Few doctors knew much about a rare brain infection called PML back in 2005, when two patients on a hot new multiple sclerosis drug from Biogen Idec and Elan died from the side effect. The infection, at the time, was generally considered a death sentence. But now with three years of data from more than 60,000 patients worldwide who have taken natalizumab (Tysabri) under strict monitoring by physicians, a new picture is emerging that shows PML is still very much a serious threat, but that it isn’t nearly as deadly as first feared.
While each and every confirmed case of PML, known formally as progressive multifocal leukoencephalopathy, scares investors in Cambridge, MA-based Biogen (NASDAQ: BIIB) and Ireland-based Elan (NYSE: ELN), I sought to assemble a big picture view of exactly how deadly PML really is when I interviewed Al Sandrock last week. He’s the senior vice president of neurology R&D at Biogen, and an assistant clinical professor of neurology at Harvard Medical School.
Before diving too far into the numbers about the risk of Tysabri, a little background is required. This drug, an antibody treatment designed to block certain white blood cells that cause MS when they attack nerves, has a history of also making patients vulnerable to infection. Biogen and Elan yanked it off the market in February 2005 after two cases of the brain disease were confirmed among patients taking the drug; a month later, a third case was confirmed. But legions of patients still demanded the drug, considered to be the most effective medicine on the market at reducing the disabling nerve damage from multiple sclerosis flare-ups. The FDA allowed the drug to return to the market in July 2006 after determining its benefits outweighed the risks, but it also forced doctors into a strict monitoring program to keep an eye out for the early signs of PML.
This matters not just for doctors and patients, but for Biogen’s and Elan’s financial futures. The drug, Biogen’s fastest-growing product, generated $560 million in sales in the first nine months of this year. (The importance of this drug is one reason why investors get so ticked at Biogen when it isn’t exactly forthcoming about every newly diagnosed case, but that’s a bone to pick another day.)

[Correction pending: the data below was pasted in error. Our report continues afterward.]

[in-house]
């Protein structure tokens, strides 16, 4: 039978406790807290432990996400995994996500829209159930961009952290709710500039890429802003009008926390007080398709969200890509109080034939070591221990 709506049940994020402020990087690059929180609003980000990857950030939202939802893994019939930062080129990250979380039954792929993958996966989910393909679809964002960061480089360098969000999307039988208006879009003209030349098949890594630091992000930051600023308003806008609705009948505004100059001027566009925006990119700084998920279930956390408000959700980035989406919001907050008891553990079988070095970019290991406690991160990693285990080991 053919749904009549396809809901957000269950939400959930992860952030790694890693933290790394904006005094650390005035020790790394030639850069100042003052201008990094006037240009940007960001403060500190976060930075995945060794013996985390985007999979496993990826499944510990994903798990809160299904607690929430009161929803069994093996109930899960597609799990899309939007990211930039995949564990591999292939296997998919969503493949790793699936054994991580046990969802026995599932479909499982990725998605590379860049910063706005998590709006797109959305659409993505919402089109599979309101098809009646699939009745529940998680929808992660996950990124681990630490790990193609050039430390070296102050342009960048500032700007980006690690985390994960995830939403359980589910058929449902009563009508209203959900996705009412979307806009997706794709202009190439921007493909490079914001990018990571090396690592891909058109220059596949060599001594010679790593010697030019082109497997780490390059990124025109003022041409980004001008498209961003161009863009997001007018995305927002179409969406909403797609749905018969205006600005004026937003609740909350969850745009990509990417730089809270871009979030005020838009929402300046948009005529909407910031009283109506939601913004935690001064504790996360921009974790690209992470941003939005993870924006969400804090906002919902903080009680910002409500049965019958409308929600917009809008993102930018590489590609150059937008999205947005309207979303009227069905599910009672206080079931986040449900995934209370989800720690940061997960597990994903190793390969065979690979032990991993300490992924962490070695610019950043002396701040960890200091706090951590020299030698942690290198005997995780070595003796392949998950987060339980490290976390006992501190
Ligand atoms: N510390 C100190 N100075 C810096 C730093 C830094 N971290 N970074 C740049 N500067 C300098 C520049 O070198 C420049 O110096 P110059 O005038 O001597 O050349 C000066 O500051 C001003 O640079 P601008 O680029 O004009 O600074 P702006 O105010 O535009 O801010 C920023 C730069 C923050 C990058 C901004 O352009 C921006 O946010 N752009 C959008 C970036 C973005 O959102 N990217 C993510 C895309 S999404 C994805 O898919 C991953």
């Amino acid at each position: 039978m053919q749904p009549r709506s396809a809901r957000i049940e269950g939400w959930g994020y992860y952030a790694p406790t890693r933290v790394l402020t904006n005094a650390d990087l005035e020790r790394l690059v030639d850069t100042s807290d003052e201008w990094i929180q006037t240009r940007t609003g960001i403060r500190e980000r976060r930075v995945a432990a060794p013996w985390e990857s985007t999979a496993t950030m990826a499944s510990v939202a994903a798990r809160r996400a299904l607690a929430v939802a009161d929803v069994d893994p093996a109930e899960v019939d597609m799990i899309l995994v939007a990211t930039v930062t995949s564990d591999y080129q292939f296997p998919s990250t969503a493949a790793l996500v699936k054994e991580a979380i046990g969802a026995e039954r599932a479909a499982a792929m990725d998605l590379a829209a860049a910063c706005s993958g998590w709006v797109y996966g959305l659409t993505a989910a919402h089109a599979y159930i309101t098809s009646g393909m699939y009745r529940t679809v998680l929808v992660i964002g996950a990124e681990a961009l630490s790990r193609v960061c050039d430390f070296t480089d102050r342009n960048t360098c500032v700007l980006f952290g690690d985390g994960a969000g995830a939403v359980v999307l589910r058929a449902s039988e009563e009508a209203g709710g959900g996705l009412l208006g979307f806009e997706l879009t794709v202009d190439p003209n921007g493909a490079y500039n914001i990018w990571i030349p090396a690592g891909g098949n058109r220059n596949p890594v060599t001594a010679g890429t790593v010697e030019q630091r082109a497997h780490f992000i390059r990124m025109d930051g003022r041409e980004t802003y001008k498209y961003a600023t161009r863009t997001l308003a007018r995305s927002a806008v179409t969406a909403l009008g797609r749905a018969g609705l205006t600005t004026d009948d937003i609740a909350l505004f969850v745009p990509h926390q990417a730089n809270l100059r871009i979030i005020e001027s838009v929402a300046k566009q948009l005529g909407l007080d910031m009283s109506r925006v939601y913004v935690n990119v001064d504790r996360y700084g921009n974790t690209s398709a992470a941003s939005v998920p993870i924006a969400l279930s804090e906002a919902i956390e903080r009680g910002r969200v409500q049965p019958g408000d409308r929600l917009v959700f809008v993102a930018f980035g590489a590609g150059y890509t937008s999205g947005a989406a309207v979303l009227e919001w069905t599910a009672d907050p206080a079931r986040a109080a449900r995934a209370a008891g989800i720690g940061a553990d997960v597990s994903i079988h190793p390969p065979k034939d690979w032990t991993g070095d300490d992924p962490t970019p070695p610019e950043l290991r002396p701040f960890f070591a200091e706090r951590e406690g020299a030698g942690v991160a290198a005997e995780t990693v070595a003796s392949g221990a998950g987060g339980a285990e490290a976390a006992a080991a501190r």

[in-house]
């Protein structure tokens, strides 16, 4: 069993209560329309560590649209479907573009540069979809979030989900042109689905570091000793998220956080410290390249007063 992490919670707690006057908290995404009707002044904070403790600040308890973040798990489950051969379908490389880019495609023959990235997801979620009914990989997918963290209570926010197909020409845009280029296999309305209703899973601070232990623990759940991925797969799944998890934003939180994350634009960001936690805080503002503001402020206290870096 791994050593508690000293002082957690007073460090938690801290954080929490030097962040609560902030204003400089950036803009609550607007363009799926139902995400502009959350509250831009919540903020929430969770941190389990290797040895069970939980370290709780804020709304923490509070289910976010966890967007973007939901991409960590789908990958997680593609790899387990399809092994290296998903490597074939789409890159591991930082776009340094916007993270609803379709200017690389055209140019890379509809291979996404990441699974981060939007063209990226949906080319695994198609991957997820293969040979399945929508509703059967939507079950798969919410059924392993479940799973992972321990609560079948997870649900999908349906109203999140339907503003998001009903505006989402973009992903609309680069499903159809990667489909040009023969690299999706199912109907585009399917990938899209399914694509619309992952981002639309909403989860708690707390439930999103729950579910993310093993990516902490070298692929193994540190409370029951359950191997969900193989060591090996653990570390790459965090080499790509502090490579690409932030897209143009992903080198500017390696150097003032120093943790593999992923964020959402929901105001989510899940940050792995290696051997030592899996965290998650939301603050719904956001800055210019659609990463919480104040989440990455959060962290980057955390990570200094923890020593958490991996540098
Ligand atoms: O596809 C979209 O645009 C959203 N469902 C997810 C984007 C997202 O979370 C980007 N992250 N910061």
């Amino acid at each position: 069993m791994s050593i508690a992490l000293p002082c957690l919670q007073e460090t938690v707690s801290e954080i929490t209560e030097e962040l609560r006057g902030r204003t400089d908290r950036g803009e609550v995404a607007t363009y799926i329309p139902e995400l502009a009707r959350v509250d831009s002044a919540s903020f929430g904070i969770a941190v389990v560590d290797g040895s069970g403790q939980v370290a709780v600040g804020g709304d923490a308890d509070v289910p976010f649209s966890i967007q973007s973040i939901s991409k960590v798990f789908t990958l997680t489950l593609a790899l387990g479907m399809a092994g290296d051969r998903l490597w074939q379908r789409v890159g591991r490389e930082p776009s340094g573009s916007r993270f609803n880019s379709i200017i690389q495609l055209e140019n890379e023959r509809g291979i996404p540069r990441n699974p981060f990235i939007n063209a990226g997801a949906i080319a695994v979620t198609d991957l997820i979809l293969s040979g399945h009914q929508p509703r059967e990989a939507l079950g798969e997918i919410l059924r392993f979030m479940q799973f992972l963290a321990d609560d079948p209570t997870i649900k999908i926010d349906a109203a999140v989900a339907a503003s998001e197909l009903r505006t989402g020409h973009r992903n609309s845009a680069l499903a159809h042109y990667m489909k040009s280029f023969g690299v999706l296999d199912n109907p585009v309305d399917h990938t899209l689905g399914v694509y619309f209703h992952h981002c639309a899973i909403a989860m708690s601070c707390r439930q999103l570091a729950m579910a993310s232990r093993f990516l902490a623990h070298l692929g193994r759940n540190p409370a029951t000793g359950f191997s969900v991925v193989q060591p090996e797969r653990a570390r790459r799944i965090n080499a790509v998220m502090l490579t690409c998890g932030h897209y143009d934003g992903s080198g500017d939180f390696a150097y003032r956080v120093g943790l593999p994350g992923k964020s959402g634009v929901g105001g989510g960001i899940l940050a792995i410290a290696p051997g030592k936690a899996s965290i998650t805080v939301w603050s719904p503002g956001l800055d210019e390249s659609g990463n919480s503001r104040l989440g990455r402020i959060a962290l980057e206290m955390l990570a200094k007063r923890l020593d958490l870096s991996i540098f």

When the drug came back on the market, its FDA-approved prescribing information contained a prominent warning that about 1 out of every 1,000 patients on the drug were likely to get PML. But that was really just a forecast, and the actual risk-benefit balance for this drug is really a moving target that shifts over time when a new case is confirmed. So I sought to build a simple chart when I spoke to Sandrock that provides a snapshot of PML cases in February 2005, when the drug was pulled off the market because of the PML risk, versus those confirmed as of yesterday. Here’s what I gathered:
Number of patients
|February 2005 ||3,000||3||2|
|Nov. 18, 2009||63,000||27||5|
The February 2005 figures came from clinical trial data and formed the foundation for the FDA-required warning of the 1-in-1,000 chance of getting PML. The more recent figures include all the experience of patients who have gotten the drug since it was returned to the market in July 2006. The thing that jumped out at me was the fact that only five of the 27 confirmed patients with PML have died—meaning that the current survival rate stands at over 80 percent.
That curious fact has been buried under a rash of scary headlines … Next Page »
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